Saving – it’s one of those behaviors that is really tough to accomplish these days. But, conserving a bit of coin, stashing a bit of cash, banking the dollars away can add up over time. We all know that, but I thought it would be worth repeating again. Why? It’s because there are so many reasons to save.
If I could go back in time, I certainly would have stashed more away than I did. (I know, wouldn’t we all!). There are those, however, that find every opportunity to find the angles to save. The other day when I was at the grocery store, I saw this women pull a pile of coupons from her purse. And, I mean, there was a pile of them. I mentioned something to her. She smiled broadly and said she’d taken a class about how to maximize couponing.
It made me think again about some of the reasons why adults purpose to save money. I remember reading a newsletter that was produced by the ABA Education Foundation. It was designed to share savings lessons. On the last page it highlighted the top five reasons people save for the long-term. Here they are: (1)
#1 Purchase a home
#2 To send their child to college
#3 For a once-in-a-lifetime trip
#4 For emergencies or a “rainy day” fund
#5 For retirement
Have these reasons changed? Where are you along your money life? Are any of these reasons applicable to you? If I had to put these in order of importance, at least from my perspective, they would be as follows:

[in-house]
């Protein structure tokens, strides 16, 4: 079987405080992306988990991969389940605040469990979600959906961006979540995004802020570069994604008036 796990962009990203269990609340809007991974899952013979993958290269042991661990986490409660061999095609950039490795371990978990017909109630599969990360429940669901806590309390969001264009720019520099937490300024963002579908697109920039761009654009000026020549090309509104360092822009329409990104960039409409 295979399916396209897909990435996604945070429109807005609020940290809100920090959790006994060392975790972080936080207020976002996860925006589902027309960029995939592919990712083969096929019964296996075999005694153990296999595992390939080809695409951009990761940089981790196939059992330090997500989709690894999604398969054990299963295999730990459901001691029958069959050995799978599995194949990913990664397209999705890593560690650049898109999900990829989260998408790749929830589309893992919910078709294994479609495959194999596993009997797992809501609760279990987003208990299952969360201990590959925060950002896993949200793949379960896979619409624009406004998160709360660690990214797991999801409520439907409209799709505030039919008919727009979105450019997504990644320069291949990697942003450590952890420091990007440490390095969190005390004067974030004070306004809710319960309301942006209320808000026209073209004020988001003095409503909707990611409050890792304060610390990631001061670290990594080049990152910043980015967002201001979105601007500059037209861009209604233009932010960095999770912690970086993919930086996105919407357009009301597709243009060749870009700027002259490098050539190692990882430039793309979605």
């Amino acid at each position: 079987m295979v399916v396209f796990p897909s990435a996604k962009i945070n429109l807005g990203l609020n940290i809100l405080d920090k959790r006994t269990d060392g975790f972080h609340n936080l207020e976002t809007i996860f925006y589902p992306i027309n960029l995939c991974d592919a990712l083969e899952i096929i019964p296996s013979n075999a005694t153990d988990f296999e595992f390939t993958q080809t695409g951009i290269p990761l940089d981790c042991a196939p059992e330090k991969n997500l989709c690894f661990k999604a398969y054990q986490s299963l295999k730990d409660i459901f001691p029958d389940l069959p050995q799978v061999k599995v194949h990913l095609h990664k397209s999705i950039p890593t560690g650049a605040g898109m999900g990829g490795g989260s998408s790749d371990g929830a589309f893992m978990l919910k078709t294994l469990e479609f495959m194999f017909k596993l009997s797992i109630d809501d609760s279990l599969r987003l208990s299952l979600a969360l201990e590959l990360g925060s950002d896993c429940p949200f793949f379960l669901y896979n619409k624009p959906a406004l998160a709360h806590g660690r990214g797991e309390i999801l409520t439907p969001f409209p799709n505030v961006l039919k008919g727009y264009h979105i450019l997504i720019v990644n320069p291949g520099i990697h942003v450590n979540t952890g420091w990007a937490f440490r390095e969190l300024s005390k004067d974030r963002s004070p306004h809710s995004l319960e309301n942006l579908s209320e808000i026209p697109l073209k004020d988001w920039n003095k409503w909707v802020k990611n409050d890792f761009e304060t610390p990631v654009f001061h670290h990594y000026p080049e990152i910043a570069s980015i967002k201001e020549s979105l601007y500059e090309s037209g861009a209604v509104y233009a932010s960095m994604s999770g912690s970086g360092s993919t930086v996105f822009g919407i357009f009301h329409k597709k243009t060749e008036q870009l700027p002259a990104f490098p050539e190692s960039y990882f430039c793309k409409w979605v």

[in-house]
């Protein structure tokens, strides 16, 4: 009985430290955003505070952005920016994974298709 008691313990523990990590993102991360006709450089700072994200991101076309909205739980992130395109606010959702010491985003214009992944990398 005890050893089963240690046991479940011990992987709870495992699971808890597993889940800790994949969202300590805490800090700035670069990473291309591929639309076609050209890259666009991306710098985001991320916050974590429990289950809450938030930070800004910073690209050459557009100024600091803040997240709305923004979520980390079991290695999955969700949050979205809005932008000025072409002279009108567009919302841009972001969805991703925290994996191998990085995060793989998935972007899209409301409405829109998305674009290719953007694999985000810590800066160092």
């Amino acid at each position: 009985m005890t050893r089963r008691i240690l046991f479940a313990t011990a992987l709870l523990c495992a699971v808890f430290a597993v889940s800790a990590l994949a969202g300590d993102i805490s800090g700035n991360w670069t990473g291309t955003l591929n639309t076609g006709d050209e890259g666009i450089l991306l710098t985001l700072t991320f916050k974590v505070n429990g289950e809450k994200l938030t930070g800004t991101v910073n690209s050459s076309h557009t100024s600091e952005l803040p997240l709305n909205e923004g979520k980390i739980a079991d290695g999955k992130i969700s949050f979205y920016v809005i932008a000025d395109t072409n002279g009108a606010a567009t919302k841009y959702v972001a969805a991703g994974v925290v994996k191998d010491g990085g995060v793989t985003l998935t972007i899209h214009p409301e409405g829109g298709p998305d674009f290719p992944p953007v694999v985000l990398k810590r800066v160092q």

#1 For emergencies or a “rainy day” fund
In my opinion, this is the most important. Without a “rainy day” fund, you may be forced, in time, to access your retirement funds. (I know long-term unemployed individuals who have tapped into their retirement funds to pay the bills.). It’s best to have extra money sitting safely and accessible should the worst-case scenario happen!
#2 For retirement
As we have talked about before, we are living longer. Candidly, no one is promised perfect health their senior years. You want to make certain you’re protected financially should you not be able to work.
#3 Purchase a home
The best practice, no matter what your income, keep the house selection conservative. Too much of anything can become a burden and weigh you down. It’s nice to remain more flexible and live beneath your income.
#4 To send their child to college
When I attended the Financial Literacy Summit (2014) at the Federal Reserve Bank of Chicago, the discussion came up of starting to become creative regarding education. Parents and their children will have to find other avenues to approach continuing education due to the cost.
#5 For a once-in-a-lifetime trip
As appealing and exciting as a fun trip would be, realistically it should be the last on the list. We are living in different economic times these days. In reality, a conservative, more sensible approach to money decisions is the flavor of the day.
Saving is an important part of every person’s money lifestyle. It’s time to consider our priorities. It’s time to be making conservative choices. What do you think?
No homework today!
(1) ABA Education Foundation’s Teach Children to Save program